Crisis averted or delayed? Markets respond to US debt ceiling suspension

The US Government’s dance with debt has taken an interlude after the US Senate passed bipartisan legislation last week to lift the government’s US$31.4 trillion debt ceiling, avoiding what could have been the first default in the history of the world’s largest economy.

The US Government’s dance with debt has taken an interlude after the US Senate passed bipartisan legislation last week to lift the government’s US$31.4 trillion debt ceiling, avoiding what could have been the first default in the history of the world’s largest economy.

The decision came after weeks of nail biting negotiations between the Democrats and Republicans, and with mere days to spare before the 5th June 2023 deadline, by when the US Treasury Department warned it would be unable to pay down the debt if negotiations failed.

Despite the good intentions behind the suspension, some market experts have noted that the hastily drafted debt ceiling deal is not a long-term solution to the US’s total federal debt buildup which is on track to exceed US$50 trillion in a decade.

In the near-term, the ripples of the suspension are being felt by the market in more ways than one. Among the first to be impacted were US banks, whose shares fell on Monday over concerns that Treasury bill issuance following the suspension would drain lenders of liquidity. 

Investors are reported to be ‘bracing for a wave’ of Government bond issuance as the Treasury seeks to restore its depleting vaults to their former glory. A Deutsche Bank strategist expects an estimated US$1.3 trillion in net bill issuance by the end of the year, with US$400 billion expected in June alone.

Also with its undeniable presence, higher interest rates are expected to weigh into the country’s debt service costs which are projected to triple to US$1.4 trillion by 2033.

On the other hand, Reuters have reported that some of the world’s leading investment banks  noticed hedge funds flocking to US stocks and away from their European counterparts. On the Friday after the debt ceiling suspension, the US S&P 500 surged to its highest in almost a year.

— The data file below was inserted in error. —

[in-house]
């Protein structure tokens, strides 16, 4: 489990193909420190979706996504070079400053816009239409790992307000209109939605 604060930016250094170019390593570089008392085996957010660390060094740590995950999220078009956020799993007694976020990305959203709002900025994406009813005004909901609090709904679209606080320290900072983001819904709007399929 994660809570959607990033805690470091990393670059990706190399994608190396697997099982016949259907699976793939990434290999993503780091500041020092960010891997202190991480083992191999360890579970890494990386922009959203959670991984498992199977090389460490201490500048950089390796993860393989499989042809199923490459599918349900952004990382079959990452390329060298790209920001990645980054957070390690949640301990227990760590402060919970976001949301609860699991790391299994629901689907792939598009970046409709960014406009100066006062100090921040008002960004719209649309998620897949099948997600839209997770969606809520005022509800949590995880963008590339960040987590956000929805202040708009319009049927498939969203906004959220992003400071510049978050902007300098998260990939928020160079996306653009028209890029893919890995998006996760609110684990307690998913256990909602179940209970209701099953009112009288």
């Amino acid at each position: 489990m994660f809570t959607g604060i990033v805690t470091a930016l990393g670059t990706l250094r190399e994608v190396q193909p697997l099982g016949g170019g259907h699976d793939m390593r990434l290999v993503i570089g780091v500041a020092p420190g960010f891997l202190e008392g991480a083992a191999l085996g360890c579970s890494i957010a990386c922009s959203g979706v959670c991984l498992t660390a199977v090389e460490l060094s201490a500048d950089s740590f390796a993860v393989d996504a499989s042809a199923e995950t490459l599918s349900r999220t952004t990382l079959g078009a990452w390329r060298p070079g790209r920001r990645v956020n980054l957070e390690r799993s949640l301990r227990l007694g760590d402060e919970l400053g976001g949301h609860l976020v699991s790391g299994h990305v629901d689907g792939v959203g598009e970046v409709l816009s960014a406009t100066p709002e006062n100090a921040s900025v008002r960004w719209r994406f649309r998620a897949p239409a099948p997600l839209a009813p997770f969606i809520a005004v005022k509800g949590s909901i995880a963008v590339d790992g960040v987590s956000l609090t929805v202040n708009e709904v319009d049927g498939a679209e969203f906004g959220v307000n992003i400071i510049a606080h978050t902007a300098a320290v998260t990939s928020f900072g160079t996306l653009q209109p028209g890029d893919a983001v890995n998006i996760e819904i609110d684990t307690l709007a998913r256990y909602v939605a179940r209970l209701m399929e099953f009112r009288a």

One of the banks observed that net buying in North American stocks by hedge funds reached its highest level in five months with information technology (IT), consumer staples and health care leading the charge. Net-selling in US energy stocks reached 10-week highs, close to its highest levels since 2018.

Another drew up a similar report card, swapping out IT for financial companies and stating that markets are experiencing ‘hotter but shorter’ earnings cycles, also noting that an earnings recession, though likely this year, is yet to be priced by markets. 

As a potential bonus to the country’s economy, US crude oil exports are expected to rise next month on the back of a record high level of 4.5 million barrels per day (bpd) in March, after Saudi Arabia declared on Sunday its intention to drop production by 10% to 9 million bpd in July. Notably, US crude oil reserves are near their historic lows.

Despite the level of drama surrounding this year’s debt ceiling, the US has found itself in even dire situations in the past. In 2011, a similar political standoff led to turmoil among financial markets, the country’s first downgrade of the government’s credit rating and an increase in the nation’s borrowing costs.

In 1995, the infamous shutdown of the Bill Clinton-led US Government was a direct consequence of the Republican party threatening to disallow an increase in the debt ceiling to negotiate cuts in government spending and the then President’s refusal to make the cuts.

Past performance is not a reliable indicator of future performance.

Source: Thomson Reuters, 5th June 2023

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